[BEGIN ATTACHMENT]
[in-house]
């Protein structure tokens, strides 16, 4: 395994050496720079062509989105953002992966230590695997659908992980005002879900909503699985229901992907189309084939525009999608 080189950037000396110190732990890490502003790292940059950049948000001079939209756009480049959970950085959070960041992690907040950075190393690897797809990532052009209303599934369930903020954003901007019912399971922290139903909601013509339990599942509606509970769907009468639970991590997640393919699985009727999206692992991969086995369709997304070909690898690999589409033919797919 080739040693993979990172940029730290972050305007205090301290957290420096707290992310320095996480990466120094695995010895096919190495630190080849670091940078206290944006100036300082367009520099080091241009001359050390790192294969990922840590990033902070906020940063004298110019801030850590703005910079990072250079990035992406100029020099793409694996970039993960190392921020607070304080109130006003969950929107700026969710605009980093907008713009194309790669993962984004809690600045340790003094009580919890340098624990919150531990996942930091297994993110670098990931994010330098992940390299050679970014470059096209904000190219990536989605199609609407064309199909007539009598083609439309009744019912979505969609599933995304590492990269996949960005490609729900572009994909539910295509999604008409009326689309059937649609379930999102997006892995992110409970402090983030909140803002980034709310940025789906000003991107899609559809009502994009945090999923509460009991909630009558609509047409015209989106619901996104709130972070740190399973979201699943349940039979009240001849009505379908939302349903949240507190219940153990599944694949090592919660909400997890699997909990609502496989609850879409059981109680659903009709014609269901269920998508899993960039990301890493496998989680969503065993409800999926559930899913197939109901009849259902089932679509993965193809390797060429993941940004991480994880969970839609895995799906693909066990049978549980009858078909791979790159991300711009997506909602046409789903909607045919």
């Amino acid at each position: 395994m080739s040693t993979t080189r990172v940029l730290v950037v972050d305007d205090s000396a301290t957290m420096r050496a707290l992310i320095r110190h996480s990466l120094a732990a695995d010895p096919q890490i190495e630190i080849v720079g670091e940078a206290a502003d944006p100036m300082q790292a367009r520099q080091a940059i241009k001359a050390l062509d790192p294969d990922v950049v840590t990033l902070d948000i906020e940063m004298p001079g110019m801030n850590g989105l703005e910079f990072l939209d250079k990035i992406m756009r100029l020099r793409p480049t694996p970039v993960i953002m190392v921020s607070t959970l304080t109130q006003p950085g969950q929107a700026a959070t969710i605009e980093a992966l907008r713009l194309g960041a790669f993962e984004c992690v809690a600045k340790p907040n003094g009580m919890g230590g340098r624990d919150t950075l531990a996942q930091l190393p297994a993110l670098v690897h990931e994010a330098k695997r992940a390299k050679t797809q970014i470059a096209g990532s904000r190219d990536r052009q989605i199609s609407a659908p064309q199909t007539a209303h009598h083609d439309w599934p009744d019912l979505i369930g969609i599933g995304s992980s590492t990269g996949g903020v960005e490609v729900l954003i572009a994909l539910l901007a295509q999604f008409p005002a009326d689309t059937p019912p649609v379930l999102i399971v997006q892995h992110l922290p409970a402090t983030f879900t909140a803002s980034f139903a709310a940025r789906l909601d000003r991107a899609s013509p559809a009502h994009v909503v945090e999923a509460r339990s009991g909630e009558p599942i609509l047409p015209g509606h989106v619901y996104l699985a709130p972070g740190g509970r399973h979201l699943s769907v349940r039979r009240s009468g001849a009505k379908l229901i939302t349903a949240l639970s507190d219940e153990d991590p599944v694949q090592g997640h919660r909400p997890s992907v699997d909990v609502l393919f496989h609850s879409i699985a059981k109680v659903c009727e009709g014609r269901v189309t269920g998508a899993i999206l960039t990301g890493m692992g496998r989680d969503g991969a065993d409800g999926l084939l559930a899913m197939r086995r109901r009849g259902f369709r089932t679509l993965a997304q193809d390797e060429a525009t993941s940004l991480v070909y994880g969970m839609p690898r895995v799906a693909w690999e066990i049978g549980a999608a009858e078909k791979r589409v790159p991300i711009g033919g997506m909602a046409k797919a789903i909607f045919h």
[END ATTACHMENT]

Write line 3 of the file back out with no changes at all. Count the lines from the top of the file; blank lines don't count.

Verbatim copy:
């Amino acid at each position: 395994m080739s040693t993979t080189r990172v940029l730290v950037v972050d305007d205090s000396a301290t957290m420096r050496a707290l992310i320095r110190h996480s990466l120094a732990a695995d010895p096919q890490i190495e630190i080849v720079g670091e940078a206290a502003d944006p100036m300082q790292a367009r520099q080091a940059i241009k001359a050390l062509d790192p294969d990922v950049v840590t990033l902070d948000i906020e940063m004298p001079g110019m801030n850590g989105l703005e910079f990072l939209d250079k990035i992406m756009r100029l020099r793409p480049t694996p970039v993960i953002m190392v921020s607070t959970l304080t109130q006003p950085g969950q929107a700026a959070t969710i605009e980093a992966l907008r713009l194309g960041a790669f993962e984004c992690v809690a600045k340790p907040n003094g009580m919890g230590g340098r624990d919150t950075l531990a996942q930091l190393p297994a993110l670098v690897h990931e994010a330098k695997r992940a390299k050679t797809q970014i470059a096209g990532s904000r190219d990536r052009q989605i199609s609407a659908p064309q199909t007539a209303h009598h083609d439309w599934p009744d019912l979505i369930g969609i599933g995304s992980s590492t990269g996949g903020v960005e490609v729900l954003i572009a994909l539910l901007a295509q999604f008409p005002a009326d689309t059937p019912p649609v379930l999102i399971v997006q892995h992110l922290p409970a402090t983030f879900t909140a803002s980034f139903a709310a940025r789906l909601d000003r991107a899609s013509p559809a009502h994009v909503v945090e999923a509460r339990s009991g909630e009558p599942i609509l047409p015209g509606h989106v619901y996104l699985a709130p972070g740190g509970r399973h979201l699943s769907v349940r039979r009240s009468g001849a009505k379908l229901i939302t349903a949240l639970s507190d219940e153990d991590p599944v694949q090592g997640h919660r909400p997890s992907v699997d909990v609502l393919f496989h609850s879409i699985a059981k109680v659903c009727e009709g014609r269901v189309t269920g998508a899993i999206l960039t990301g890493m692992g496998r989680d969503g991969a065993d409800g999926l084939l559930a899913m197939r086995r109901r009849g259902f369709r089932t679509l993965a997304q193809d390797e060429a525009t993941s940004l991480v070909y994880g969970m839609p690898r895995v799906a693909w690999e066990i049978g549980a999608a009858e078909k791979r589409v790159p991300i711009g033919g997506m909602a046409k797919a789903i909607f045919h």